The first thing you notice about architect Yuko Nagayama is her youth. She looks far too young to have built a five-story commercial building in Tokyo's upscale Minamiaoyama area, a stunning boutique for Louis Vuitton in the heart of Kyoto, and shops for the handbag brand Anteprima all over Asia. No wonder. The 37-year-old architect launched her practice when she was only 26.

At that time, she had just left the office of Jun Aoki, a principal who encourages employees to exit after four years to infuse his firm with a steady supply of fresh blood. During her tenure, Nagayama acquired essential practical experience by working on houses and the Aomori Museum of Art. To assist his young prot'g'e as she went out on her own, Aoki sent her off with a commission for a salon in Tokyo's trendy Omotesando district.

That first project, the two-story salon called Afloat-f, was completed in 2002. It features 22 eight-foot-wide satellite dishes doubling as suspended reflectors, illuminated by uplights centered below each one, above the hairstyling area. With that stunning debut the architect won a string of commissions. Three years later Nagayama finally had time to catch her breath and take her licensing exam.

Today she runs her four-person firm from two apartments in adjacent residential buildings on the western edge of Tokyo. One gives her space to bring her baby without disturbing her staff; the other centers on a small meeting room where a vintage wooden drawing desk serves as the conference table.

Balancing motherhood and work, Nagayama is engaged in an impressive lineup of projects that includes residences, cake shops, and a museum on Teshima, an island in the Seto Inland Sea put on the architecture map by Ryue Nishizawa's Teshima Art Museum. For a few young architects, designing on the island is an honor granted by Mitsuko Fukutake and the Fukutake Foundation, the group that turned nearby Naoshima into an art mecca. While Nishizawa's shallow concrete dome focuses on birth, Nagayama's museum addresses death.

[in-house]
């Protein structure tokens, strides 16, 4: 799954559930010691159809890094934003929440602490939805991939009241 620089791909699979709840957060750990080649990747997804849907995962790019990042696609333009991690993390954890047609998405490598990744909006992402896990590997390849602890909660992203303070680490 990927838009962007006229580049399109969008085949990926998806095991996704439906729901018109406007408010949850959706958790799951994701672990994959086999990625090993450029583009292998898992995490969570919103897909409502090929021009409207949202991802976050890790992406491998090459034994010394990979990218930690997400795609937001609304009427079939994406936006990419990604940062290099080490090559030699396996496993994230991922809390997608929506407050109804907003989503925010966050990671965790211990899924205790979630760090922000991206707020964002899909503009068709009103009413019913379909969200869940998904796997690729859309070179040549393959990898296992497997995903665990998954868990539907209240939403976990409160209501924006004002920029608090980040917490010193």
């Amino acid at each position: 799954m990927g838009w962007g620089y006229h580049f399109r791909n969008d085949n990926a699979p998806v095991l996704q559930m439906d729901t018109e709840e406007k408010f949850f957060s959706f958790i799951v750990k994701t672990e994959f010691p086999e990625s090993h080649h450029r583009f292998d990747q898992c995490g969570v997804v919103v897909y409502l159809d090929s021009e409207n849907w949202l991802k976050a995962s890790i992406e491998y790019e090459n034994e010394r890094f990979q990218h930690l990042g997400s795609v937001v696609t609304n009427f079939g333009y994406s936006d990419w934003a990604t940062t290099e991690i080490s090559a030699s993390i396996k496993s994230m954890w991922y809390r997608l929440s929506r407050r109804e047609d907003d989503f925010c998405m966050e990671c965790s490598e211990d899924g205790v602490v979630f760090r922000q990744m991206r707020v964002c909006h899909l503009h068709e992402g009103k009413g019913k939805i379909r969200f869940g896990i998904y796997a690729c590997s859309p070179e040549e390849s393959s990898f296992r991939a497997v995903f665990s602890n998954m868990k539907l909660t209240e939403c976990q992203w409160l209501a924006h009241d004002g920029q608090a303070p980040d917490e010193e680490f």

To house the museum, devoted to works by the graphic artist Tadanori Yokoo, Nagayama is resurrecting a trio of 100-year-old residential structures. As part of her scheme, she is incorporating Yokoo's landscape installation symbolizing the afterlife and including a mini'River Styx that will run under the building. After the project's 2013 completion, a tatami-floored room inside will be available for funerals that were traditionally held at home. “Combining museums with other functions is a recent trend for the Fukutake Foundation,” she explains.

Though the museum/funeral hall may be a first, it isn't Nagayama's only unusual undertaking. She designed a surreal lounge for the Hotaruna, a cruise ship created by the anime artist Leiji Matsumoto. A floating bar by night and a rental space by day, the glass-roofed boat is one of Matsumoto's fantastic travel vessels come to life. Evoking its retro-futuristic image, Nagayama outfitted the interior with changeable stripes of colored lights embedded in the floor, chairs and tables that move up and down, and a bar clad with shimmering stainless-steel mesh.

As a mother, Nagayama finds it isn't easy to do it all. “[In Japan] it is rare for women architects running firms to have children,” she says. Most who do practice with their husbands. Many of Japan's most successful women heading practices—such as Itsuko Hasegawa, Kazuyo Sejima, and Kumiko Inui—don't have children. But thanks to her accommodating staff and an iPad, Nagayama sets an excellent example for her colleagues everywhere.

Yuko Nagayama & Associates



PRINCIPAL: Yuko Nagayama

EDUCATION: Showa Women’s University, B.A., 1998

WORK HISTORY: Jun Aoki & Associates, 1998–2002

KEY COMPLETED PROJECTS: Kiyaryokan, Ehime prefecture, Japan, 2012; Sisii, Kobe, Japan, 2012; Anteprima ION, Singapore, 2009; Urbanprem Minamiaoyama, Tokyo, 2008; Azumaya Tea House, Chiba prefecture, Japan, 2007; A Hill on a House, Tokyo, 2006; Afloat-f, Tokyo, 2002

KEY CURRENT PROJECTS: Zenpukuji House, Tokyo, 2013